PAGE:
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Wednesday 26 April 2017
Humoral and intestinal immunity induced by poliovirus vaccine in Latin American infants

We suggest this week the article "Humoral and intestinal immunity induced by new schedules of bivalent oral poliovirus vaccine and one or two doses of inactivated poliovirus vaccine in Latin American infants: an open-label randomised controlled trial", recently published on The Lancet. 

AUTHORS: Edwin J Asturias, Ananda S Bandyopadhyay, Steve Self, Luis Rivera, Xavier Saez-Llorens, Eduardo Lopez, Mario Melgar, James T Gaensbauer, William C Weldon, M Steven Oberste, Bhavesh R Borate, Chris Gast, Ralf Clemens, Walter Orenstein, Miguel O'Ryan G, José Jimeno, Sue Ann Costa Clemens, Joel Ward, Ricardo Rüttimann

Difficulties in the eradication of polio could be represented by the spread of wild polio virus internationally from the remaining endemic countries, or, on rare occasions, the reversion of live attenuated Sabin viruses from oral poliovirus vaccine (OPV) to neurovirulence. To eliminate type 2 vaccine-related disease, the Global Polio Eradication Initiative has recommended the global replacement of the trivalent oral poliovirus vaccine (tOPV) with bivalent types 1 and 3 oral poliovirus vaccine (bOPV) from April 2016, in addition to the inclusion of at least one dose of inactivated poliovirus vaccine (IPV) in primary immunisation series for all children worldwide. The authors reported the results of an observer-blinded, randomised, controlled, multicentre study. In this study, 940 Latin American infants were randomly assigned 1:1:1:1 to receive four different permutations of schedules: groups 1 and 2 received bOPV at 6, 10, and 14 weeks; group 3 received tOPV at 6, 10, and 14 weeks; group 4 received bOPV at 6, 10, and 14 weeks plus one dose of IPV at 14 weeks; and group 5 received bOPV at 6, 10, and 14 weeks plus two doses of IPV at 14 and 36 weeks. The authors highlighted as several important findings from this study are directly relevant to the polio endgame strategy. First, bOPV was at least as effective as tOPV in eliciting antibodies against types 1 and 3 in the EPI schedule, with both vaccines eliciting seroconversion rates above 95% after two doses; these findings support the switch from tOPV to bOPV in routine immunisation schedules. Second, one IPV dose in a bOPV primary series elicited type 2 seroconversion in 80.4% of infants, while more than half of those who had not seroconverted after IPV did so 1 week after oral type 2 exposure. The authors concluded that the prospective evaluation of humoral and intestinal immunity showed antibody responses after bOPV with one or two doses of IPV were non-inferior to those with tOPV or bOPV-only schedules for serotypes 1 and 3, and were superior to bOPV-only schedules for serotype 2. More than 90% of bOPV vaccines seroconverted or were primed to type 2 by one dose of IPV. IPV also induced small but statistically significant increases in intestinal immunity to type 2, compared with bOPV alone, suggesting some enhancement of intestinal protection. As the world prepares to move to routine bOPV–IPV immunisation schedules during 2016–2019, with monovalent type 2 vaccine (mOPV2) intended for outbreak response, the authors hope that this study serves as a surrogate of future vaccination strategies and provides important evidence for the formulation of national, regional, and global policies in this final, historic phase of polio eradication.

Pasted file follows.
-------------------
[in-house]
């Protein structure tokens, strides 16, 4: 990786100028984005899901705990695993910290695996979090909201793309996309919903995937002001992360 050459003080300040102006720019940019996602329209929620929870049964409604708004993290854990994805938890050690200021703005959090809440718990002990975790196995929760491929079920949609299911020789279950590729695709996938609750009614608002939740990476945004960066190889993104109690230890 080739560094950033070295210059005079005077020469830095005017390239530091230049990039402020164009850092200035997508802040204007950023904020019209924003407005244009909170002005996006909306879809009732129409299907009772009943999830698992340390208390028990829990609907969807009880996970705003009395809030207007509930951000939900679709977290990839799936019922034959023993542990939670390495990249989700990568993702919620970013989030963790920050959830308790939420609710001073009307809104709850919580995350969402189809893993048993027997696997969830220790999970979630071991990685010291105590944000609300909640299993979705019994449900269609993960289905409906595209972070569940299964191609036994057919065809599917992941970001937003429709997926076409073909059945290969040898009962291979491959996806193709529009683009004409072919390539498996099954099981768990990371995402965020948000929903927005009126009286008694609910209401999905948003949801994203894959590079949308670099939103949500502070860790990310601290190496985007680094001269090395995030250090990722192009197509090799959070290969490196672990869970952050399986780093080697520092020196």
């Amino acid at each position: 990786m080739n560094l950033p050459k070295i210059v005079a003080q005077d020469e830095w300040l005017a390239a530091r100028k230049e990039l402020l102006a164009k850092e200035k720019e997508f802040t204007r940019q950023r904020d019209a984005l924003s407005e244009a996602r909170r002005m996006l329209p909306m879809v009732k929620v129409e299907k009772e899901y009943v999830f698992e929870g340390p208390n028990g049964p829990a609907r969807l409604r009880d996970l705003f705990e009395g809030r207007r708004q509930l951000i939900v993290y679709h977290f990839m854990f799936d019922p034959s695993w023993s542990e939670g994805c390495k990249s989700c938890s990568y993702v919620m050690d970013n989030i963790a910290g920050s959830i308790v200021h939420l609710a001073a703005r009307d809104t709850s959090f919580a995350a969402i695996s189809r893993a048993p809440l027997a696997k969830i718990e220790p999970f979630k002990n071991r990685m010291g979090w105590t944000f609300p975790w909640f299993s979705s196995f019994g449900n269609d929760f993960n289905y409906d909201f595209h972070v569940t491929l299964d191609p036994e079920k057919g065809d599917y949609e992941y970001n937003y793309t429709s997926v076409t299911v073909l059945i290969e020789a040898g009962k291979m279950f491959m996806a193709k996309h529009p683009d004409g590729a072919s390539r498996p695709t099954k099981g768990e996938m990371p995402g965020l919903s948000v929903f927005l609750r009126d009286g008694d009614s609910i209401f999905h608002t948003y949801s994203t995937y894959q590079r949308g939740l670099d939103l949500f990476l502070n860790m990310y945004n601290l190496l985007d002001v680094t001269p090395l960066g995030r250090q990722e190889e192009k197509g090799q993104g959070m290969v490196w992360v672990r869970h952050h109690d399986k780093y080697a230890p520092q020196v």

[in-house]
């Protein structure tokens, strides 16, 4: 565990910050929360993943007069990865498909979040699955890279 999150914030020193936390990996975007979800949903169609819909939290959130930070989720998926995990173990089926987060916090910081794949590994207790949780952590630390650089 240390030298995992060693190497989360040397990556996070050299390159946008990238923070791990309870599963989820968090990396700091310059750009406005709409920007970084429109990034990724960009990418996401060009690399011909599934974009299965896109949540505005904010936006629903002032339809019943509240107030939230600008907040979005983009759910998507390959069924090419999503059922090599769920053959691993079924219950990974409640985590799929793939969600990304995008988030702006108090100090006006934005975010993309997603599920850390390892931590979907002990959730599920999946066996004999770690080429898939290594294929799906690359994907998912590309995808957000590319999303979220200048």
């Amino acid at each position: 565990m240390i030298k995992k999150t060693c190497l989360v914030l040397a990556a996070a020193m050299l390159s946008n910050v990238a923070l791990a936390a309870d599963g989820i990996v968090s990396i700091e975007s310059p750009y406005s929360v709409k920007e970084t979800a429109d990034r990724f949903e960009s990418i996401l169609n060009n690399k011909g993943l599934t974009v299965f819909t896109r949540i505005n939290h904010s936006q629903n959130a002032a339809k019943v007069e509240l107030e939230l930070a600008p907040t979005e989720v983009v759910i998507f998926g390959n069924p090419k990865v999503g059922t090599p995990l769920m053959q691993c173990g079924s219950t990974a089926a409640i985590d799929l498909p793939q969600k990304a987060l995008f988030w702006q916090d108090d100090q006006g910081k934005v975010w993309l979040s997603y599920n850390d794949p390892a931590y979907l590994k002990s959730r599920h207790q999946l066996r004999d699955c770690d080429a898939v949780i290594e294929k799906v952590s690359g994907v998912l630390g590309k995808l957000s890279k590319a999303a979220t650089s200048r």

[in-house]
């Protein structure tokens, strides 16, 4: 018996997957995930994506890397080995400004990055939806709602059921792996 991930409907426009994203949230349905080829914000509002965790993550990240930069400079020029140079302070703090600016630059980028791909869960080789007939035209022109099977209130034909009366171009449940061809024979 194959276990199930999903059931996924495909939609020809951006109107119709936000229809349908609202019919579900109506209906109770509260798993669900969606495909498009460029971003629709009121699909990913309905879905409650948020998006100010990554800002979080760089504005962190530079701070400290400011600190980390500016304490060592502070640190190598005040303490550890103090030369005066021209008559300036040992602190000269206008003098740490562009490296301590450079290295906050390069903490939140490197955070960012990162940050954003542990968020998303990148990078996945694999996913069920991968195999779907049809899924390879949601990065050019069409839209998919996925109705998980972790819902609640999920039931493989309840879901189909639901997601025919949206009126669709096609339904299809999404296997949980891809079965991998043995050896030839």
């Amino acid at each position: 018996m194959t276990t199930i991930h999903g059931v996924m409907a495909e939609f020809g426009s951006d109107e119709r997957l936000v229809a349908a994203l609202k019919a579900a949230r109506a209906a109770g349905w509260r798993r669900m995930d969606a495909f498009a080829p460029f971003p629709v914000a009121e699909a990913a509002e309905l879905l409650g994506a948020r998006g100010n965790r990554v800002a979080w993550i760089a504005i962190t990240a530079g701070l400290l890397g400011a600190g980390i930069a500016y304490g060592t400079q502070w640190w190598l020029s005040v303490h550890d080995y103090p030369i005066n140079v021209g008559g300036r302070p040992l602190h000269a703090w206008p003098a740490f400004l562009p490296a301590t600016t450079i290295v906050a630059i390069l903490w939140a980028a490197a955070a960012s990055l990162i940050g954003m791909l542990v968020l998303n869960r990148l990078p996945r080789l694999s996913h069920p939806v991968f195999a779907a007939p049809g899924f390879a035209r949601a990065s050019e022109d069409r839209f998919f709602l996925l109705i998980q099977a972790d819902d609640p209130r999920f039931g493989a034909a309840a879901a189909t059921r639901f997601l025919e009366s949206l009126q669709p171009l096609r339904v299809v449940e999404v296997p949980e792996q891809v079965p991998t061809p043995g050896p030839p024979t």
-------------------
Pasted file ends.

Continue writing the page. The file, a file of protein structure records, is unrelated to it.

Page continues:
To learn more, go to the full article.